1800s: urban white music in Cuba consists mostly of waltz, minuet, gavotte, mazurka and other European genres

1800s: rural white Cubans and mulattos become more visible as santería practitioners

1800: Havana -- population of 100,000 -- becomes third-largest city in Americas, after Mexico City and New York City

1803: "San Pasqual Bailón," the earliest surviving contradanza appears


1811-20: single decade in Cuba's history with the largest importation of African slaves (161,000)
1824: Cuban musical troupe from Havana performs in New Orleans, marking the first recorded contact between between Cuban music and United States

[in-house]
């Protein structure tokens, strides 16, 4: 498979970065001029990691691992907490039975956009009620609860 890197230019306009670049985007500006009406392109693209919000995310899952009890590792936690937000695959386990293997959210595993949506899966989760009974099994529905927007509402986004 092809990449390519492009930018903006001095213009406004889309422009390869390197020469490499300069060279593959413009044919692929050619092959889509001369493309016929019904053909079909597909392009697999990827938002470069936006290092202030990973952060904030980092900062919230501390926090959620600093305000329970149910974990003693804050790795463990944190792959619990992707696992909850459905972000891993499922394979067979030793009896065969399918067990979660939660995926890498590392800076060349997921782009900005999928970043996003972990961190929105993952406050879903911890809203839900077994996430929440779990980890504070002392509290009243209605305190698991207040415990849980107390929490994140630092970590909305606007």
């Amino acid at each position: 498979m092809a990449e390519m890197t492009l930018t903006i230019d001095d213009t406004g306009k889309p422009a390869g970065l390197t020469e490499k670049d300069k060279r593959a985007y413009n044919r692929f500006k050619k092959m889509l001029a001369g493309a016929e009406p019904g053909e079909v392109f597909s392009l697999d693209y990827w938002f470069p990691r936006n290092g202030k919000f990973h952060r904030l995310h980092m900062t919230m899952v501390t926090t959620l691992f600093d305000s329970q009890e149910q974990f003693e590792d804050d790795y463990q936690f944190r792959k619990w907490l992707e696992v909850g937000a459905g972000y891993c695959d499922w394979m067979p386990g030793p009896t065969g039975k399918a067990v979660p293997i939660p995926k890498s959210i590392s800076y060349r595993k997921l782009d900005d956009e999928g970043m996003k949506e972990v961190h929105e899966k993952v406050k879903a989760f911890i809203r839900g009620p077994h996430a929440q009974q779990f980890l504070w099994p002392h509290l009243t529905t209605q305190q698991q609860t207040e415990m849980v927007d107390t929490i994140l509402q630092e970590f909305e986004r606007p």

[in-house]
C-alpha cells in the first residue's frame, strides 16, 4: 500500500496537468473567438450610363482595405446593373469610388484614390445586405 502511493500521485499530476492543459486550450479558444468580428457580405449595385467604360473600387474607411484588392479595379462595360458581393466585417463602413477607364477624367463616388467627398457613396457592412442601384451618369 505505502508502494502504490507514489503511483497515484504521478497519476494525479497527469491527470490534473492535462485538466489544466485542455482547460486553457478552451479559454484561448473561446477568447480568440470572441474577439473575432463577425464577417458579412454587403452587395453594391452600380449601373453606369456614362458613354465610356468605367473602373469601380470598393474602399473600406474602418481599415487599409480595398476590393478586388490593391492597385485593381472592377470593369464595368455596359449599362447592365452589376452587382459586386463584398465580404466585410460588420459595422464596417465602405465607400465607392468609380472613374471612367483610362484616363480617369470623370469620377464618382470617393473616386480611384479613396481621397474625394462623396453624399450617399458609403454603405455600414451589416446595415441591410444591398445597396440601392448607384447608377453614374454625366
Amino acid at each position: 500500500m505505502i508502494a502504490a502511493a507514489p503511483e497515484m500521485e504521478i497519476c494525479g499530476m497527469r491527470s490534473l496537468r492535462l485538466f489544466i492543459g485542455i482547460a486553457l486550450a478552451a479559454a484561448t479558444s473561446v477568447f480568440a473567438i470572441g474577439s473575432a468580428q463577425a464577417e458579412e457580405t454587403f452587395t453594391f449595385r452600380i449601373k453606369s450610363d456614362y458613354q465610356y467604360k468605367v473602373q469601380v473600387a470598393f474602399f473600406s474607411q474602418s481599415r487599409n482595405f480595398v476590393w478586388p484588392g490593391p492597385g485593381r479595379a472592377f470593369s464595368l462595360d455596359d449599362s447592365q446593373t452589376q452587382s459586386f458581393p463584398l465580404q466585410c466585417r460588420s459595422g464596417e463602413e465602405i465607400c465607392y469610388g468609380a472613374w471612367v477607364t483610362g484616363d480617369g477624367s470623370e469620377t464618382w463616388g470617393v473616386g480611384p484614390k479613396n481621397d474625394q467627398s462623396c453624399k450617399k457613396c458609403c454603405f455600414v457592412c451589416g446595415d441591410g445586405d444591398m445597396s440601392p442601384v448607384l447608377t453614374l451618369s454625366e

1836: "La Pimienta," the earliest published habanera, is written
1860s: Sebastian Yradier's "La Paloma" popularizes the habanera in Mexico and the United States
1870s: rumba emerges in Havana, and spreads to other lower-class, urban, black neighborhoods throughout Cuba

1870: danzón first appears in Havana and reigns as the national dance of Cuba until the 1930s

1884: danzón becomes popular in Mexico

1888: Cuba outlaws slavery, the last country in the New World to do so

1896: nationalist composer Ernesto Lecuona is born in Guanacaboa, near Havana

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